Again for flashlights it may not matter since LEDs use little power compared to electric motors on EV cars and robots. However for cars and robots batteries can die early. For cars in particular batteries and replacement work is super expensive so it does matter.

    Not that it is super important, but if you are using old cells pulled from laptop packs then lower charge voltage can help keep them alive bit longer. It depends on your cell use, how often you use them.

  26. #26
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    Default Re: Charging Li-ion to 4.1X v

    Agreed completely and my own experience mirrors this. I do acknowledge that if the user is willing to take a hit on cycle life for an application such as a flashlight with easier to replace/cheaper cells, then perhaps it is worth having a function added to chargers going forward. It would work by waiting for the charge to end, waiting another 30-60 minutes, and if the voltage has dropped to the 4.15-4.18V range it could then resume charging using a slower charge rate. Nothing unsafe about that, simply a loss of cell life. However it would give people the extra <10% of power that can't always be squeezed in by a fast charger that stops at 4.2V exactly when charging at a higher current.

    The 20-80% SOC rule is one I always try to follow for devices with expensive/difficult to replace cells such as certain laptops and my mobile phone. I have managed to stretch the battery lifespan of my 2 year old cellphone to the point that it almost holds the same charge it did when new because I avoid charging it to 100% at night if the battery is >=80%, and charge before it hits 20%. This will be impractical to those who heavily use the phone however!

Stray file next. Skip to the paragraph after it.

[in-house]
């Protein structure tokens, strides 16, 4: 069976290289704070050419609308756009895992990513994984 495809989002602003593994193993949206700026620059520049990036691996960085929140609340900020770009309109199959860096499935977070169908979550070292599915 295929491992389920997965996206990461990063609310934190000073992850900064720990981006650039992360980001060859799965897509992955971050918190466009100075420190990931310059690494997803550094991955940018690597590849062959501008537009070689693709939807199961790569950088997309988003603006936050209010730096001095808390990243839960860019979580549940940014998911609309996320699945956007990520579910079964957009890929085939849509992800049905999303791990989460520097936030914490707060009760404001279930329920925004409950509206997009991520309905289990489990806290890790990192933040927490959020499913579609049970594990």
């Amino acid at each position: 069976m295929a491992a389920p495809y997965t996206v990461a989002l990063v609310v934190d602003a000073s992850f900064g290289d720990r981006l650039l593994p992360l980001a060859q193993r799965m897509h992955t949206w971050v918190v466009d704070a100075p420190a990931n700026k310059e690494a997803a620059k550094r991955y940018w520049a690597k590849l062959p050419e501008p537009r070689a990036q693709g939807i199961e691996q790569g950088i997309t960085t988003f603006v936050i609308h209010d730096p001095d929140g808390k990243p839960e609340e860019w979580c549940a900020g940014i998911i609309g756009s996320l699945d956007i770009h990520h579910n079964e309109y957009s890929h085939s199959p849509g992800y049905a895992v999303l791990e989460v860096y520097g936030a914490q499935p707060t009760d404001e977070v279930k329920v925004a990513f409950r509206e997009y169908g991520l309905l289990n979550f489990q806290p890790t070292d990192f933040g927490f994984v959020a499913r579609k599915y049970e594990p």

My Samsung laptop also has an option in the BIOS for extending battery life time. It limits the battery to 80% SOC during charging. I also noticed another interesting quirk: If you charge the battery and then let it drain to say 92% and plug in the charger, it does not charge it. It seems to be some method to extend the battery life.

  27. #27
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    Default Re: Charging Li-ion to 4.1X v

    There’s no need to wait, really.

    If you select 2A on a charger, it’ll actually charge in two phases. First a constant current phase, where it charges at 2A. Then, when it reaches 4.2V, it changes to constant voltage mode, and just holds that 4.2V until the current drops to 10% of the initial current. A bit simplified as chargers deviate all the time, but that’s the basics of it.

    What you can do, if you really want to max out, is to just slide those values around. If you terminate at 20% for example, you’d get some more life. Same if you’d switch mode and hold at 4.1V instead of 4.2V, that’d about double cycle life. Or you could terminate at 1% instead of 10%, and most batteries would hold at 4.2V (or so), and drop down less.

    Speaking from (empirical) experience here, the MC3000 lets you do all of these things if you’d like.